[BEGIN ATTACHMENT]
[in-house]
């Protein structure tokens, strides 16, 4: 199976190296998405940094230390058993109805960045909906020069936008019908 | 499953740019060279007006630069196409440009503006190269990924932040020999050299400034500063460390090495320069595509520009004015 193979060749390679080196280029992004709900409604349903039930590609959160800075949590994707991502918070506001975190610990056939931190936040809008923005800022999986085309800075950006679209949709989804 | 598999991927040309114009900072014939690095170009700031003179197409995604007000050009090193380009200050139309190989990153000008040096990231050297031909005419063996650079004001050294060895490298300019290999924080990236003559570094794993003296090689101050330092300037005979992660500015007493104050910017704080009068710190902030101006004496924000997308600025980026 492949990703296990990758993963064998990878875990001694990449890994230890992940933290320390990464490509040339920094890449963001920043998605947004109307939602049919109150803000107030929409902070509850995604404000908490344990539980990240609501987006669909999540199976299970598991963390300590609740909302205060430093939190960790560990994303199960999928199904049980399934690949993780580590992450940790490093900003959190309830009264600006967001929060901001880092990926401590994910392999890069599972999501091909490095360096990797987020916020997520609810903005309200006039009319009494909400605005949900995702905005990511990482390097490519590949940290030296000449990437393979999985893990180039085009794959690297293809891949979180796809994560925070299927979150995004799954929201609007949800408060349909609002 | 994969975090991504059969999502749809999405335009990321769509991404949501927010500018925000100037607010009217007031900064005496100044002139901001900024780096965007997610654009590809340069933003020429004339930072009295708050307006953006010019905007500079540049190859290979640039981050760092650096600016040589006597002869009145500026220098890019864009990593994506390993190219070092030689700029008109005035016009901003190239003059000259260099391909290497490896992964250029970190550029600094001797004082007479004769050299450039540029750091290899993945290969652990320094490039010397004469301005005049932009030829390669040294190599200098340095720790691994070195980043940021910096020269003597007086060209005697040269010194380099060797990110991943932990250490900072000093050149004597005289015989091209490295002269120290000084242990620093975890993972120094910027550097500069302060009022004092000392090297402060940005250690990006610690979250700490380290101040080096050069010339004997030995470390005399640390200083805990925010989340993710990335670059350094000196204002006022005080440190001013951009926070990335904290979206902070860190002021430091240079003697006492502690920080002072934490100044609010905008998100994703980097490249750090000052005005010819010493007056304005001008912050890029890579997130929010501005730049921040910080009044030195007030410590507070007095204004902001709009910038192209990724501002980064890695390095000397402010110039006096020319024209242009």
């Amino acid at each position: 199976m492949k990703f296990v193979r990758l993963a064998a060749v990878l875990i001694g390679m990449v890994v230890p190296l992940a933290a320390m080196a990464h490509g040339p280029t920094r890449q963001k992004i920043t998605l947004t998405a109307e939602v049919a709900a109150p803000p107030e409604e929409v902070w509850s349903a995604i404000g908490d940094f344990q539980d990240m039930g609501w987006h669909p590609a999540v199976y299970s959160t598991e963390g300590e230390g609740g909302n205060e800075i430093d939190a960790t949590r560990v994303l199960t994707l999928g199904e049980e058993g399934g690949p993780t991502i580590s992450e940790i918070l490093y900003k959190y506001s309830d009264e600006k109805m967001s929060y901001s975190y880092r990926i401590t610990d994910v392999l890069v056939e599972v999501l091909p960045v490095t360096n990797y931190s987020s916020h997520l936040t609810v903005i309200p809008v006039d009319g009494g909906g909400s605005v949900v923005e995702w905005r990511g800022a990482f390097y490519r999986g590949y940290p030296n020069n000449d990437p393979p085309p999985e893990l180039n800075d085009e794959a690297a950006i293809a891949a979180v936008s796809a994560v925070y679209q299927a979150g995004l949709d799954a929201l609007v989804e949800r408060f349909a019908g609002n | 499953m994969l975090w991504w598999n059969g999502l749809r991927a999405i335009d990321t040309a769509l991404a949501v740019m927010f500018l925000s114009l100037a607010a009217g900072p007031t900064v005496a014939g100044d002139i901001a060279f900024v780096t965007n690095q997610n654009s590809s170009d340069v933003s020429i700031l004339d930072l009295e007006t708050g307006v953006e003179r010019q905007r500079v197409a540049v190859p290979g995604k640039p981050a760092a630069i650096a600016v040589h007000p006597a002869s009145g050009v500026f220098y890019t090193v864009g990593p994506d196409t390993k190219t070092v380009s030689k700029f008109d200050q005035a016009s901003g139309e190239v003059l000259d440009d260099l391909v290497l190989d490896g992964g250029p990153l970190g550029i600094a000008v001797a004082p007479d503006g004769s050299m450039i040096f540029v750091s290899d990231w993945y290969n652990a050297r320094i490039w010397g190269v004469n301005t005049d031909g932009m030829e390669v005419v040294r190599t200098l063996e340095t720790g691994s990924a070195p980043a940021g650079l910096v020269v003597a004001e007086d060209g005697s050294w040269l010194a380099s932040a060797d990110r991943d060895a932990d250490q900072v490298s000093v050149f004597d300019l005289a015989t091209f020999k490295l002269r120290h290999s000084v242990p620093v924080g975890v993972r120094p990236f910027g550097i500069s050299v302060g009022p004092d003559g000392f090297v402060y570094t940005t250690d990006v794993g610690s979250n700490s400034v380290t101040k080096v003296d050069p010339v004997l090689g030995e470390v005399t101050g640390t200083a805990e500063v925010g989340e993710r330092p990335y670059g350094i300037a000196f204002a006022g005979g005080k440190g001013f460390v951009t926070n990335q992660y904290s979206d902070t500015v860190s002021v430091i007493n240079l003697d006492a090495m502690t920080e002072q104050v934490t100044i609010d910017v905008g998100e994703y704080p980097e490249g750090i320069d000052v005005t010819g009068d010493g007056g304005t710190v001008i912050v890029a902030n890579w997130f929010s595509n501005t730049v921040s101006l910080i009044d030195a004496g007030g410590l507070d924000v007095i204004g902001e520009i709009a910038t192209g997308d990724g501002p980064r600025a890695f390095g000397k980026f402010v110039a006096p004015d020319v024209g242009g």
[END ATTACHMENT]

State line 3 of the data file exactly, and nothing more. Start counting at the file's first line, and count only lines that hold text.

């Amino acid at each position: 199976m492949k990703f296990v193979r990758l993963a064998a060749v990878l875990i001694g390679m990449v890994v230890p190296l992940a933290a320390m080196a990464h490509g040339p280029t920094r890449q963001k992004i920043t998605l947004t998405a109307e939602v049919a709900a109150p803000p107030e409604e929409v902070w509850s349903a995604i404000g908490d940094f344990q539980d990240m039930g609501w987006h669909p590609a999540v199976y299970s959160t598991e963390g300590e230390g609740g909302n205060e800075i430093d939190a960790t949590r560990v994303l199960t994707l999928g199904e049980e058993g399934g690949p993780t991502i580590s992450e940790i918070l490093y900003k959190y506001s309830d009264e600006k109805m967001s929060y901001s975190y880092r990926i401590t610990d994910v392999l890069v056939e599972v999501l091909p960045v490095t360096n990797y931190s987020s916020h997520l936040t609810v903005i309200p809008v006039d009319g009494g909906g909400s605005v949900v923005e995702w905005r990511g800022a990482f390097y490519r999986g590949y940290p030296n020069n000449d990437p393979p085309p999985e893990l180039n800075d085009e794959a690297a950006i293809a891949a979180v936008s796809a994560v925070y679209q299927a979150g995004l949709d799954a929201l609007v989804e949800r408060f349909a019908g609002n | 499953m994969l975090w991504w598999n059969g999502l749809r991927a999405i335009d990321t040309a769509l991404a949501v740019m927010f500018l925000s114009l100037a607010a009217g900072p007031t900064v005496a014939g100044d002139i901001a060279f900024v780096t965007n690095q997610n654009s590809s170009d340069v933003s020429i700031l004339d930072l009295e007006t708050g307006v953006e003179r010019q905007r500079v197409a540049v190859p290979g995604k640039p981050a760092a630069i650096a600016v040589h007000p006597a002869s009145g050009v500026f220098y890019t090193v864009g990593p994506d196409t390993k190219t070092v380009s030689k700029f008109d200050q005035a016009s901003g139309e190239v003059l000259d440009d260099l391909v290497l190989d490896g992964g250029p990153l970190g550029i600094a000008v001797a004082p007479d503006g004769s050299m450039i040096f540029v750091s290899d990231w993945y290969n652990a050297r320094i490039w010397g190269v004469n301005t005049d031909g932009m030829e390669v005419v040294r190599t200098l063996e340095t720790g691994s990924a070195p980043a940021g650079l910096v020269v003597a004001e007086d060209g005697s050294w040269l010194a380099s932040a060797d990110r991943d060895a932990d250490q900072v490298s000093v050149f004597d300019l005289a015989t091209f020999k490295l002269r120290h290999s000084v242990p620093v924080g975890v993972r120094p990236f910027g550097i500069s050299v302060g009022p004092d003559g000392f090297v402060y570094t940005t250690d990006v794993g610690s979250n700490s400034v380290t101040k080096v003296d050069p010339v004997l090689g030995e470390v005399t101050g640390t200083a805990e500063v925010g989340e993710r330092p990335y670059g350094i300037a000196f204002a006022g005979g005080k440190g001013f460390v951009t926070n990335q992660y904290s979206d902070t500015v860190s002021v430091i007493n240079l003697d006492a090495m502690t920080e002072q104050v934490t100044i609010d910017v905008g998100e994703y704080p980097e490249g750090i320069d000052v005005t010819g009068d010493g007056g304005t710190v001008i912050v890029a902030n890579w997130f929010s595509n501005t730049v921040s101006l910080i009044d030195a004496g007030g410590l507070d924000v007095i204004g902001e520009i709009a910038t192209g997308d990724g501002p980064r600025a890695f390095g000397k980026f402010v110039a006096p004015d020319v024209g242009g």